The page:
No, it would NOT be hard to get an I.D. If folks can get to a voting booth, they can get to a place to get an I.D. With some common-sense rules, it wouldn't be that hard to prove who they were. I work in a hospital emergency room, and guess what, outside the folks who want to give false billing information, just about everyone else HAS ID on them. Photo ID? Gosh, it just doesn't seem that hard in this day and age to issue something with a picture on it.
The city of St. Louis, where I am, has had fairly huge voter fraud every election. Kansas City does too. Both cities were investigated and fraud found. It's not hard to look up. Large numbers of late voters made it to the St. Louis polls last election to seal a win for Russ Carnahan, Democ-RAT from Missouri. Amazing how quickly all those folks managed to find their way to those voting boths.
To make this a racial issue is also contemptible to no end. If anything, it would harder for rural folks, miles from nowhere in homes in farm areas, to get to a city center where legit voter ID might be obtained. Strangely, those are not the folks bitching about having a problem. But those are the bitter gun-clinger types, and probably go get photo ID just to vote to keep the black man down.
What a LOAD of crap, but no surprise from the most racially divisive Admin in my lifetime. (Fortunately, most folks I know who are self-avowed conservatives, refuse to buy into the hate; they try to live by the colorblind wishes of MLK, and that's in spite of the hate attacks from the likes of the Admin, the Sharptons and Jacksons and J. Wrights and the Derrick Bell wannabees)
For those who claim that Voter ID requirements are nefarious plots to reduce the minority vote, and that there are a large number of eligible voters who lack photo IDs, please consult Lessons from the Voter ID Experience in Georgia.
Contrary to their assertions that there are large numbers of American voters without a government-issued photo ID, Georgia has had to issue a remarkably small number of IDs to individuals who did not already have one. The state’s specific turnout data on racial minorities also shows that the claim that voter ID will “suppress” their vote lacks any foundation in facts……
The number of photo IDs issued by Georgia to individuals who did not already have one of the forms of ID acceptable under state law is remarkably small, averaging less 0.05 percent in most years, and not even reaching three-tenths of 1 percent in a presidential election year…. This completely contradicts the unsupported claims of voter ID opponents that there are hundreds of thousands of voters in every state who do not have a photo ID or the claims of the Brennan Center that “as many as 11% of United States citizens…do not have government-issued photo IDs.”….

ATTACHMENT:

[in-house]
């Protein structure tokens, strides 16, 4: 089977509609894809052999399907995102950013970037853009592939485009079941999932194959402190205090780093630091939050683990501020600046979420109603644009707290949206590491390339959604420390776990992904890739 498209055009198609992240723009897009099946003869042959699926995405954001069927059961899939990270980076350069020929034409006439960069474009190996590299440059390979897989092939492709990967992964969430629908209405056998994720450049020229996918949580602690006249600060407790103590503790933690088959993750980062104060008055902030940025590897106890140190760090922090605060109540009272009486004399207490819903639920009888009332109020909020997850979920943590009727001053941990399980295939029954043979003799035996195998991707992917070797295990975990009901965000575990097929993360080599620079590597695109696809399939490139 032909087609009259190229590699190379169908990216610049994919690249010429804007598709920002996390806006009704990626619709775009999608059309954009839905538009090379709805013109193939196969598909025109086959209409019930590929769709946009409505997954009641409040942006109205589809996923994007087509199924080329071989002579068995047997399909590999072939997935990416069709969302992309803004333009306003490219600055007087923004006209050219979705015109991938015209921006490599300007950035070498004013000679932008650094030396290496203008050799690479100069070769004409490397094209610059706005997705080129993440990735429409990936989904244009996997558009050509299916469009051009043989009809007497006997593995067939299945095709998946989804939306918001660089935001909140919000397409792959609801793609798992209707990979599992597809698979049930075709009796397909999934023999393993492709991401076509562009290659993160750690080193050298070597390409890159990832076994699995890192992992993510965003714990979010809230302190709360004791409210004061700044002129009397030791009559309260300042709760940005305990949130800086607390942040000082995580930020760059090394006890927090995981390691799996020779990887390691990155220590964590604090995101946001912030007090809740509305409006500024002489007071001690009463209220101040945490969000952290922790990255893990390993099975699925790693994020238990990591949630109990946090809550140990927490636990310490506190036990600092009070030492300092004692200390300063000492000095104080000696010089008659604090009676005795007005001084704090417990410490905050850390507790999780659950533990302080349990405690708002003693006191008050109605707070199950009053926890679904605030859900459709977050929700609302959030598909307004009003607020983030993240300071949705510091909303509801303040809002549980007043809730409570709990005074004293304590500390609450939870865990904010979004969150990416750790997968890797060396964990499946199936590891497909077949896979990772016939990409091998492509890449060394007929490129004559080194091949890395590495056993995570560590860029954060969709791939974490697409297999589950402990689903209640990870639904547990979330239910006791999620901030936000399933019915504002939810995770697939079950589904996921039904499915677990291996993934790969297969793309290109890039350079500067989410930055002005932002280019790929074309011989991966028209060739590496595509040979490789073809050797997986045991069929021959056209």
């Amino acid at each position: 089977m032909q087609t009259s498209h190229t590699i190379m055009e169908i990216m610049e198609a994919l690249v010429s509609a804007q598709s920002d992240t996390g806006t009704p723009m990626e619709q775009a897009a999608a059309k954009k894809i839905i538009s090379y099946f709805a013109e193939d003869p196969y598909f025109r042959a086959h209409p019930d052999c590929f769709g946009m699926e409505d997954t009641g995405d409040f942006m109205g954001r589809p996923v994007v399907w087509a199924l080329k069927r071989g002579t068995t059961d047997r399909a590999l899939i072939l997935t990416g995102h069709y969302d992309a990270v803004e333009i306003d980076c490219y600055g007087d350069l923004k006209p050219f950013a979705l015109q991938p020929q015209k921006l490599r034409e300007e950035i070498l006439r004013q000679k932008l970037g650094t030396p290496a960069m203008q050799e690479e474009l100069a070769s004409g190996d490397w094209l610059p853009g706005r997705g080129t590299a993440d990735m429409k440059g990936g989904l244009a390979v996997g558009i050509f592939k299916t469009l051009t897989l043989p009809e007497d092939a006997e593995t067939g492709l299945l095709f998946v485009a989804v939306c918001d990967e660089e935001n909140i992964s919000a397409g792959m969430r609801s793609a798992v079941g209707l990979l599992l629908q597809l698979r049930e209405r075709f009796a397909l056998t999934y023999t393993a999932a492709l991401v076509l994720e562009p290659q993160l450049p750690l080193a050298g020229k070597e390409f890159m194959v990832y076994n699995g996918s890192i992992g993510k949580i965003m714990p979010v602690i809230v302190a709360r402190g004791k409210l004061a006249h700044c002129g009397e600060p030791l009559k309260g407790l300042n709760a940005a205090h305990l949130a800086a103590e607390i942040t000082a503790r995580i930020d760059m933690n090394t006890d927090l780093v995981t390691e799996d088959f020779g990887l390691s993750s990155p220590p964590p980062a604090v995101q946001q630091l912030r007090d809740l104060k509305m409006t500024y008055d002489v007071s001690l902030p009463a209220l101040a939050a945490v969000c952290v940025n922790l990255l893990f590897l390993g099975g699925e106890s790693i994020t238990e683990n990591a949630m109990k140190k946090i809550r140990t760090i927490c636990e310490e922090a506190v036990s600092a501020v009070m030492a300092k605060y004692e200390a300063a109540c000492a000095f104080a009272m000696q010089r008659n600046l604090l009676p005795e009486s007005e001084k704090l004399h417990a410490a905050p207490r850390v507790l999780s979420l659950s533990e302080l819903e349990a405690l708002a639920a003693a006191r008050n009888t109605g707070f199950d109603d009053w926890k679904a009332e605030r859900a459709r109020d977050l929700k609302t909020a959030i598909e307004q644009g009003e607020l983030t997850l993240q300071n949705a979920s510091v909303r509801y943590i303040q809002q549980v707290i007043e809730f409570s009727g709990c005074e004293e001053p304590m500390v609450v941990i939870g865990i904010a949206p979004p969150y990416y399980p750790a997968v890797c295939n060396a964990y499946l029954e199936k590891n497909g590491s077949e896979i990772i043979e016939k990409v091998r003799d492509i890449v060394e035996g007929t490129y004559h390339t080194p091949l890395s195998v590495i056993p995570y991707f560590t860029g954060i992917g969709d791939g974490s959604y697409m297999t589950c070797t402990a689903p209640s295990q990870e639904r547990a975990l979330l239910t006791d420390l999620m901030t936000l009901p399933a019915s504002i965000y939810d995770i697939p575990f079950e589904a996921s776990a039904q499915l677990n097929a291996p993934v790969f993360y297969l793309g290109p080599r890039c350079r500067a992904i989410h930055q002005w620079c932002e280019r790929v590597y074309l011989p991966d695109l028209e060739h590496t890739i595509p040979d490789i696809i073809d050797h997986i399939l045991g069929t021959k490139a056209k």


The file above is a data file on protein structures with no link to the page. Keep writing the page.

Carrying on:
Georgia’s experience with minority voters also directly refutes the claims that voter ID laws somehow prevent racial minorities from voting. Keep in mind that Georgia’s photo ID requirement was not in place in the 2004 presidential election or the 2006 mid-term congressional elections. The law was first effective in the 2008 presidential election and the 2010 congressional elections, although Georgia has actually had at least 40 state and federal elections since September 2007 when the law became effective, not including municipal and county elections. More than 15 million votes have been cast in those elections.
In comparing the 2004 vote in Georgia , where Voter ID was not required, and the 2008/vote, where Voter ID was required, the White vote increased by 8%- and the Black vote increased by 42%.
Similarly, in comparing the 2006 vote in Georgia , where Voter ID was not required, and the 20010 vote, where Voter ID was required, the White vote increased by 11.7%- and the Black vote increased by 44.2%.
Voter ID in a state that once discriminated against Black voters has not resulted in a decrease in the Black vote. On the contrary: voter turnout substantially increased.
I am reminded of an ignorant troll at another site and in a previous year who claimed that it was racist to require Voter ID for elections, but that it was only fitting and proper to require a photo ID to enter into a Townhall meeting hosted by the local Congresscritter. After all, you couldn't have people from outside the District attending the meeting! But voting, entirely another matter, according to the troll.
I think we see here, in microcosm, the difference between the Tea Party and the Occupy crowd. And as many other analogies as one would care to make about current political discourse.
One side seeks truth about the existing world, willing and able to deal with it as adults. The other panders, and is enthralled by, delusions of utopianism and all that might entail.
Bill Ayers thought, and still thinks I would bet, nothing of snuffing out 20 or 30 million to reach his goals.
That's the evil of the force we face, and of those who argue for its implementation.
Sorry, I remember who I am. I don't need no stinking ID.